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The Stories Behind the Shirts

The Philadelphia/Baltimore Stars

by OldSchoolShirts Info 06 Apr 2020
The Philadelphia/Baltimore Stars

Baltimore has a unique distinction in professional football. It’s the only city to have hosted champions in three different leagues; the National Football League (NFL), the Canadian Football League (CFL), and the United States Football League (USFL).

The Baltimore Colts won the NFL Championship in 1958 and 1959, as well as Super Bowl V in 1970. The Baltimore Ravens won Super Bowl XXXV in 2000 and Super Bowl XLVII in 2012. In 1995, the Baltimore Stallions won the Grey Cup, the CFL’s championship. The Stallions were one of a handful of U.S.-based teams that played in the CFL in the early ‘90s.

Ten years earlier, the Baltimore Stars won what would be the final USFL Championship game, downing the Oakland Invaders 28 to 24. It was the Stars' third straight appearance in the USFL title game, and their second win. However, they spent most of their existence as the Philadelphia Stars, a charter member of the league when it was founded in 1982.

Owned by real estate mogul Myles Tanenbaum, the team was originally going to be called the Stallions in honor of movie character, and fictitious native son, Rocky “The Italian Stallion” Balboa from the Rocky films. However, Marvin Warner, owner of the Birmingham franchise, an avid horse collector, grabbed the name for his club.

Kicking off in 1983, the USFL operated in the spring, and no one knew what to expect from the new league. Philadelphia’s previous experience with a rival league came in the form of the Philadelphia Bell of the World Football League (WFL) less than a decade earlier. The Bell were mediocre on the field and a disaster at the gate. For one game in 1974, they drew just 700 fans.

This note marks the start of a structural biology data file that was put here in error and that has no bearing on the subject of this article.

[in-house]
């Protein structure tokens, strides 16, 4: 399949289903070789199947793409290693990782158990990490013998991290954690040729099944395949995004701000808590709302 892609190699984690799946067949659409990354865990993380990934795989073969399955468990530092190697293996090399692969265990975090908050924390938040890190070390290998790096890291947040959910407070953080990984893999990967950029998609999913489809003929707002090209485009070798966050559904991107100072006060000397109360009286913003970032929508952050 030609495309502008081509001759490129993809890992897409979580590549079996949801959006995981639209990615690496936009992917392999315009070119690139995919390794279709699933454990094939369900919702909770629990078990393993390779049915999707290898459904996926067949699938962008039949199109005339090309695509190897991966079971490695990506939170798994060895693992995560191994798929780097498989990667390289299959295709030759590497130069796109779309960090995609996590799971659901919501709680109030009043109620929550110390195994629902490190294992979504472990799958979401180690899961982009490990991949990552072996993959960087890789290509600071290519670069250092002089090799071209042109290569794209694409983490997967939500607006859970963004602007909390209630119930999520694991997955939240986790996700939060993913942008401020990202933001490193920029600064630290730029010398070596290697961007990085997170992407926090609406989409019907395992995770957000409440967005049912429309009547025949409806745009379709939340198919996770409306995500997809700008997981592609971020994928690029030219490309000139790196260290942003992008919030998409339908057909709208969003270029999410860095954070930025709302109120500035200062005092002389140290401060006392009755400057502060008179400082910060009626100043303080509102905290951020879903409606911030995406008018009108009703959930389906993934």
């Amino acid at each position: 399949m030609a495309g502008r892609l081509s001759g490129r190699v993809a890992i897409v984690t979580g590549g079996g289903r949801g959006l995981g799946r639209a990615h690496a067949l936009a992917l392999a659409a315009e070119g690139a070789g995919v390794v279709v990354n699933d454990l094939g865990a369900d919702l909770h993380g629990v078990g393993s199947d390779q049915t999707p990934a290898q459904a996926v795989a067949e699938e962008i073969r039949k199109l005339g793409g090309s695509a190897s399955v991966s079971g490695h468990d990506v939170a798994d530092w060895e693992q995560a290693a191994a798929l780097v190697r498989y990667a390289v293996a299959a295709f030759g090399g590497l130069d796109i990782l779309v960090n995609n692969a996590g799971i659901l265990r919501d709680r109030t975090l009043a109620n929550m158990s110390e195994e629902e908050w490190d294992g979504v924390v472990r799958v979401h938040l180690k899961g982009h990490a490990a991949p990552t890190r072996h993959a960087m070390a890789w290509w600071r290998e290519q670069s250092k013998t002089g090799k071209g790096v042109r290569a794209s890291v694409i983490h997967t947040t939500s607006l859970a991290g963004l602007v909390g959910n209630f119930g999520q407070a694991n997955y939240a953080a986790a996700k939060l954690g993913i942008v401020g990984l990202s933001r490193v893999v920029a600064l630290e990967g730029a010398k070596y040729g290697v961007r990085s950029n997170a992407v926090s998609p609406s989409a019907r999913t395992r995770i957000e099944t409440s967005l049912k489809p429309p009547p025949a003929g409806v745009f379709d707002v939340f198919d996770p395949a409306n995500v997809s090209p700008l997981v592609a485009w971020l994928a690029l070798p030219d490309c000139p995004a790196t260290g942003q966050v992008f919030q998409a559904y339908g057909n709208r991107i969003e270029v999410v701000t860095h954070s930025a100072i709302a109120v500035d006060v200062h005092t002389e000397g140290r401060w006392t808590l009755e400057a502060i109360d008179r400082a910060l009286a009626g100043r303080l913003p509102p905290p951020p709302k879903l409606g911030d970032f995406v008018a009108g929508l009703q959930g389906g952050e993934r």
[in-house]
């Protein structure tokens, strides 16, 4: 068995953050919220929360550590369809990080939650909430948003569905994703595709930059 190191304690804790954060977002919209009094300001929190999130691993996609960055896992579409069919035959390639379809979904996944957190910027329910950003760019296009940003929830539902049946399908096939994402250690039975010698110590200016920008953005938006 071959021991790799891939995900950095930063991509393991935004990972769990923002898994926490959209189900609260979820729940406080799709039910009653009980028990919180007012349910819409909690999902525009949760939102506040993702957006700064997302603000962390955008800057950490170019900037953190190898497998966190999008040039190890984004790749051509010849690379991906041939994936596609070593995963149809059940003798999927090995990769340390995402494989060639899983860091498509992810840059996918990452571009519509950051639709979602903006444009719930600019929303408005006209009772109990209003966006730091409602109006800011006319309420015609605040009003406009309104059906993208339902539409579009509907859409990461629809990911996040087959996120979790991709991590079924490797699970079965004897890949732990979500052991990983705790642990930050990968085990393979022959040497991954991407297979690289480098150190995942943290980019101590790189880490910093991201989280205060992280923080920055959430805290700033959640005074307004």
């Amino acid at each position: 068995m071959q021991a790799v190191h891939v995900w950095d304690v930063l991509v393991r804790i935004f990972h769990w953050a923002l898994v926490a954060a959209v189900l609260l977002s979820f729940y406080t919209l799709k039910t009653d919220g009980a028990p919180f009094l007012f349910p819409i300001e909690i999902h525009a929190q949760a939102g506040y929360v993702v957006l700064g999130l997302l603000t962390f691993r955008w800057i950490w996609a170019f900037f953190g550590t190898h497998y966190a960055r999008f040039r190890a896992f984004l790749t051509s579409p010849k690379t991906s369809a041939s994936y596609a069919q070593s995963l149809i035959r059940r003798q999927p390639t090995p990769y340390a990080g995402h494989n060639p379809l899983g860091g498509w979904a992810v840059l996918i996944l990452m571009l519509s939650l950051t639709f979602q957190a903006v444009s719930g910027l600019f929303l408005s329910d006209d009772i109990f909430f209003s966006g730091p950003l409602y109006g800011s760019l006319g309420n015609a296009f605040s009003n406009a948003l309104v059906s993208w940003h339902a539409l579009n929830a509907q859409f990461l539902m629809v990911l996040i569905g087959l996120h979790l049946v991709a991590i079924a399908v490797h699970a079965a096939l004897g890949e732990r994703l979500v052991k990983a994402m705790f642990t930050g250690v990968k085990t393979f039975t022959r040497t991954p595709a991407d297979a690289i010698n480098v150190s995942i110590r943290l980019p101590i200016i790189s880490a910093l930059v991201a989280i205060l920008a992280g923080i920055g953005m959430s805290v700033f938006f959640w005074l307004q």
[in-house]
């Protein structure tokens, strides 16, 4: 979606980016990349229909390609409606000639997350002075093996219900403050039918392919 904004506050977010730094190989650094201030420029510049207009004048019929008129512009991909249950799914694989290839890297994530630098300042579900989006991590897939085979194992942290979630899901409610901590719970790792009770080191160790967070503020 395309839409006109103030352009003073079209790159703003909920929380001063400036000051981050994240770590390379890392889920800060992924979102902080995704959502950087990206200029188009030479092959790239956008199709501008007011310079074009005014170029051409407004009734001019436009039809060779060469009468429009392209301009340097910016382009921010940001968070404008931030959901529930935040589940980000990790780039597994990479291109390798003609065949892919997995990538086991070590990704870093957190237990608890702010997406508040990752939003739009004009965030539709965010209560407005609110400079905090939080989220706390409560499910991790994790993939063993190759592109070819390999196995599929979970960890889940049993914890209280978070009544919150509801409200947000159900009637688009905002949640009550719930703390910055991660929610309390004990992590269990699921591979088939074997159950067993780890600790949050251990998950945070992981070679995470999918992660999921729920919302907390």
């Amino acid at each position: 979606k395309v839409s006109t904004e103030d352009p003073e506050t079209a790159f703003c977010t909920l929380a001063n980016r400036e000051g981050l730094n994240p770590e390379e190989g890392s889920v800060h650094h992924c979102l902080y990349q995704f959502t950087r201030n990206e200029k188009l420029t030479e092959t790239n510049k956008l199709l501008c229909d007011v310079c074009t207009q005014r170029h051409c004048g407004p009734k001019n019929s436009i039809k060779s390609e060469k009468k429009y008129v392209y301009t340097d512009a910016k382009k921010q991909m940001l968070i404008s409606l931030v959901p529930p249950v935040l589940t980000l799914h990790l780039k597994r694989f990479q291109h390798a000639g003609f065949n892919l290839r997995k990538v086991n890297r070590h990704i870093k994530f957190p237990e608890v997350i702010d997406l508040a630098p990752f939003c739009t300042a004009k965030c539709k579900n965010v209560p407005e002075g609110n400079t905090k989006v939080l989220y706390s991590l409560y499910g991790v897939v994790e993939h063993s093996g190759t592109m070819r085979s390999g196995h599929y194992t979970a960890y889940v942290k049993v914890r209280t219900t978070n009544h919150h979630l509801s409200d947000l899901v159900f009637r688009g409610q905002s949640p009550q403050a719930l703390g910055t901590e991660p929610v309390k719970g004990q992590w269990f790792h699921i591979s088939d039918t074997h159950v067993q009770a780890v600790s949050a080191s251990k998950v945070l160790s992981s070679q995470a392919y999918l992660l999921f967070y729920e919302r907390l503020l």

The Stars, however, quickly proved to be one of the USFL’s best teams, both on the field and in the front office. The fans responded too as the 32,000 turned up on Opening Day. While the team, on what would become a championship run, averaged only 19,000 fans that first season, it should be noted that baseball’s Phillies were in the middle of a World Series run, which probably took some attention away from the new football team.

One thing that made the Stars so successful was the fact that they stuck to league founder Don Dixon’s plan to observe financial restraint. The team signed talented players without spending a lot for superstars, either top graduating college players or players lured away from the NFL. Other USFL teams, not so much.

The Stars hired Jim Mora as head coach. Mora had previously been a defensive coordinator for the Seattle Seahawks and New England Patriots. Meanwhile, General Manager Carl Peterson painstakingly tracked down talent. He found quarterback Chuck Fusina, a former NFL back-up who had played in just seven games and had been out of football for a year before taking the reins with the Stars. Another huge find was running back Kelvin Bryant, who had been a star at the University of North Carolina.